An Atrial Septal Defect, or ASD, is an abnormal hole in the wall of the upper chambers of the heart. This hole means the wall between the right and left upper chambers does not close completely.

Fetuses have an opening (called a foramen ovale) between the upper chambers of the heart that closes naturally soon after birth. If this fails to happen, the result is an open (patent) foramen ovale, or PFO. For either an ASD or a PFO, a cardiac cath lab procedure can be used to close the hole.

How it's done:

  • A catheter guides a flexible closure device through a blood vessel into the heart.
  • Once the device is correctly positioned, it can expand to plug the hole. (Generally speaking, the device works a bit like an umbrella. When collapsed, it is small enough to travel inside your blood vessel. When opened, it covers a larger area.)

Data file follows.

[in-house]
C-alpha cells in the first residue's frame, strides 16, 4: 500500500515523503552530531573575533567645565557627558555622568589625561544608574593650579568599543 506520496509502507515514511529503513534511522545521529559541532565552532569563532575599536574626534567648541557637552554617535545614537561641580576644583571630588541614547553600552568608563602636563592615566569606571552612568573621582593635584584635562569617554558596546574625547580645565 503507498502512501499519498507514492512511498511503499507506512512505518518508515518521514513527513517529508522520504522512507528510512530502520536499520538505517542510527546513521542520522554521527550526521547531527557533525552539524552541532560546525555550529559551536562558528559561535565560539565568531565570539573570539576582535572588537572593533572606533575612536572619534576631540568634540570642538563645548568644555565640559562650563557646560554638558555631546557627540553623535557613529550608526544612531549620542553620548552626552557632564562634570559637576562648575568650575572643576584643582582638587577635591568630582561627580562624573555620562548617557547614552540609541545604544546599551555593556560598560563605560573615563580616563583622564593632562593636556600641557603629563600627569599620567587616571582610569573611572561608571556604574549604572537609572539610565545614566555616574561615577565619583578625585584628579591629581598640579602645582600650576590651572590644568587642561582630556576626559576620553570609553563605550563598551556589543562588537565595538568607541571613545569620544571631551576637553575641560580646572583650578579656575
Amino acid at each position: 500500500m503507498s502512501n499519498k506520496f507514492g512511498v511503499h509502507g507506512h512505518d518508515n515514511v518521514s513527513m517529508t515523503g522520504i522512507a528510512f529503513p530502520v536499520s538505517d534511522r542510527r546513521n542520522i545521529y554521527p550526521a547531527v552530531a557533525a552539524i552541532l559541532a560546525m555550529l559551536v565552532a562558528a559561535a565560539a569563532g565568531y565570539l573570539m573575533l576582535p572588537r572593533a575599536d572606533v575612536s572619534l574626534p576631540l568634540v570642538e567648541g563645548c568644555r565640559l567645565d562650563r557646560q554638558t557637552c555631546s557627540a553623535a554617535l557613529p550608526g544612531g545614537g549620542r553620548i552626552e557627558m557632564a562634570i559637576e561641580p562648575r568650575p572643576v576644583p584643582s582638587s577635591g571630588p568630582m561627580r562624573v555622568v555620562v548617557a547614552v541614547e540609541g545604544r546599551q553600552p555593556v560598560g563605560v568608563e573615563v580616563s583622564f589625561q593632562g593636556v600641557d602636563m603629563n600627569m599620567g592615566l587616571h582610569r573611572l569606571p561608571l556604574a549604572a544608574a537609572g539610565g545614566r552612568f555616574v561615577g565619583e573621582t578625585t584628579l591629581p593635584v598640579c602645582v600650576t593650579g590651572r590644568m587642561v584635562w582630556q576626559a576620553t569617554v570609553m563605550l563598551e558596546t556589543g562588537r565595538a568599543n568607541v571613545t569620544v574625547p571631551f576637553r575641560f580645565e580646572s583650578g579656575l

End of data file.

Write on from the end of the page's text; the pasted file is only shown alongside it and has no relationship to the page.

• When the catheter is withdrawn, this plugging device remains behind to close the hole in the heart. Eventually the device becomes covered with the body's own tissues.
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